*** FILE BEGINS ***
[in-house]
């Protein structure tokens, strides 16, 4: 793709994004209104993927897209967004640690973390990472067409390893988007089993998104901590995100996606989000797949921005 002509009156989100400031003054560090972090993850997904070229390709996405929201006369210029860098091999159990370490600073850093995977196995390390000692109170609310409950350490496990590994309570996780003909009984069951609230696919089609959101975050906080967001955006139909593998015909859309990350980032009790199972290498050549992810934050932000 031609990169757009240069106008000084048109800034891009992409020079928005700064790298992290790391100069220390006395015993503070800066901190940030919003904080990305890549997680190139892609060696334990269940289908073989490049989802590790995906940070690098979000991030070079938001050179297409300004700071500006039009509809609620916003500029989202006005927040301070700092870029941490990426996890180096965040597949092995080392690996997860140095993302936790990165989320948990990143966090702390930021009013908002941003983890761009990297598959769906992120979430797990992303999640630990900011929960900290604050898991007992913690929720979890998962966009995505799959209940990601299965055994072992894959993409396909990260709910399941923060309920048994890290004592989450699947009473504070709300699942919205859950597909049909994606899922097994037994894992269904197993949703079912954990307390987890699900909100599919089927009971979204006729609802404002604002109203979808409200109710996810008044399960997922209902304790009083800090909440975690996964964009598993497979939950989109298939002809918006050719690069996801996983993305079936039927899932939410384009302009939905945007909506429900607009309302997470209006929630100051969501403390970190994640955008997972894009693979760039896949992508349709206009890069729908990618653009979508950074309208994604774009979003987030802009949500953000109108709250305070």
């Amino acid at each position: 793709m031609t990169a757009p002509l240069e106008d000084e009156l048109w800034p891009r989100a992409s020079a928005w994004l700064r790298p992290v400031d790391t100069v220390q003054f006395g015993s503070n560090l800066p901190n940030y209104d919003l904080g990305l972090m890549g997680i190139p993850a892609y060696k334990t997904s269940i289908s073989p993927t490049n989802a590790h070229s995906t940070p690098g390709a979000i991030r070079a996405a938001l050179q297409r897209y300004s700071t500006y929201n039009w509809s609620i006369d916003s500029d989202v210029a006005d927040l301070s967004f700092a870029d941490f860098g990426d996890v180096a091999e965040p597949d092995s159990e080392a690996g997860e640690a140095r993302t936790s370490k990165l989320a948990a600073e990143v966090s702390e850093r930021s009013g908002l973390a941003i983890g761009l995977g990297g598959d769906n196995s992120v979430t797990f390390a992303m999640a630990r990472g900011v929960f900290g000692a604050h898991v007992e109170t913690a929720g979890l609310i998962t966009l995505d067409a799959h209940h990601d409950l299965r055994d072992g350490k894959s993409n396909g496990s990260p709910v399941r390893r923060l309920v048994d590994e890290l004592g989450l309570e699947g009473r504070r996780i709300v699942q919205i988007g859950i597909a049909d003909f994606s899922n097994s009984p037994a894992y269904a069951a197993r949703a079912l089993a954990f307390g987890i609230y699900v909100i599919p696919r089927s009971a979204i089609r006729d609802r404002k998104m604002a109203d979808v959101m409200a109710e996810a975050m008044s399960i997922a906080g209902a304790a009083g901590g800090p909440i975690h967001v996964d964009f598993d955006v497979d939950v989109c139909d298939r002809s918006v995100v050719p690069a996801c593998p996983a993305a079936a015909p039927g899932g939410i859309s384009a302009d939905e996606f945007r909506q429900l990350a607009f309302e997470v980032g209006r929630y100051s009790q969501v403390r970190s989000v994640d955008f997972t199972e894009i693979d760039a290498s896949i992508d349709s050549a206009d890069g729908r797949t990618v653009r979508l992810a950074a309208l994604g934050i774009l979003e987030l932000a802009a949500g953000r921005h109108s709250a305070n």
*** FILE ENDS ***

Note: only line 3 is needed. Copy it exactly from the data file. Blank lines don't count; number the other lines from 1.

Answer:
């Amino acid at each position: 793709m031609t990169a757009p002509l240069e106008d000084e009156l048109w800034p891009r989100a992409s020079a928005w994004l700064r790298p992290v400031d790391t100069v220390q003054f006395g015993s503070n560090l800066p901190n940030y209104d919003l904080g990305l972090m890549g997680i190139p993850a892609y060696k334990t997904s269940i289908s073989p993927t490049n989802a590790h070229s995906t940070p690098g390709a979000i991030r070079a996405a938001l050179q297409r897209y300004s700071t500006y929201n039009w509809s609620i006369d916003s500029d989202v210029a006005d927040l301070s967004f700092a870029d941490f860098g990426d996890v180096a091999e965040p597949d092995s159990e080392a690996g997860e640690a140095r993302t936790s370490k990165l989320a948990a600073e990143v966090s702390e850093r930021s009013g908002l973390a941003i983890g761009l995977g990297g598959d769906n196995s992120v979430t797990f390390a992303m999640a630990r990472g900011v929960f900290g000692a604050h898991v007992e109170t913690a929720g979890l609310i998962t966009l995505d067409a799959h209940h990601d409950l299965r055994d072992g350490k894959s993409n396909g496990s990260p709910v399941r390893r923060l309920v048994d590994e890290l004592g989450l309570e699947g009473r504070r996780i709300v699942q919205i988007g859950i597909a049909d003909f994606s899922n097994s009984p037994a894992y269904a069951a197993r949703a079912l089993a954990f307390g987890i609230y699900v909100i599919p696919r089927s009971a979204i089609r006729d609802r404002k998104m604002a109203d979808v959101m409200a109710e996810a975050m008044s399960i997922a906080g209902a304790a009083g901590g800090p909440i975690h967001v996964d964009f598993d955006v497979d939950v989109c139909d298939r002809s918006v995100v050719p690069a996801c593998p996983a993305a079936a015909p039927g899932g939410i859309s384009a302009d939905e996606f945007r909506q429900l990350a607009f309302e997470v980032g209006r929630y100051s009790q969501v403390r970190s989000v994640d955008f997972t199972e894009i693979d760039a290498s896949i992508d349709s050549a206009d890069g729908r797949t990618v653009r979508l992810a950074a309208l994604g934050i774009l979003e987030l932000a802009a949500g953000r921005h109108s709250a305070n």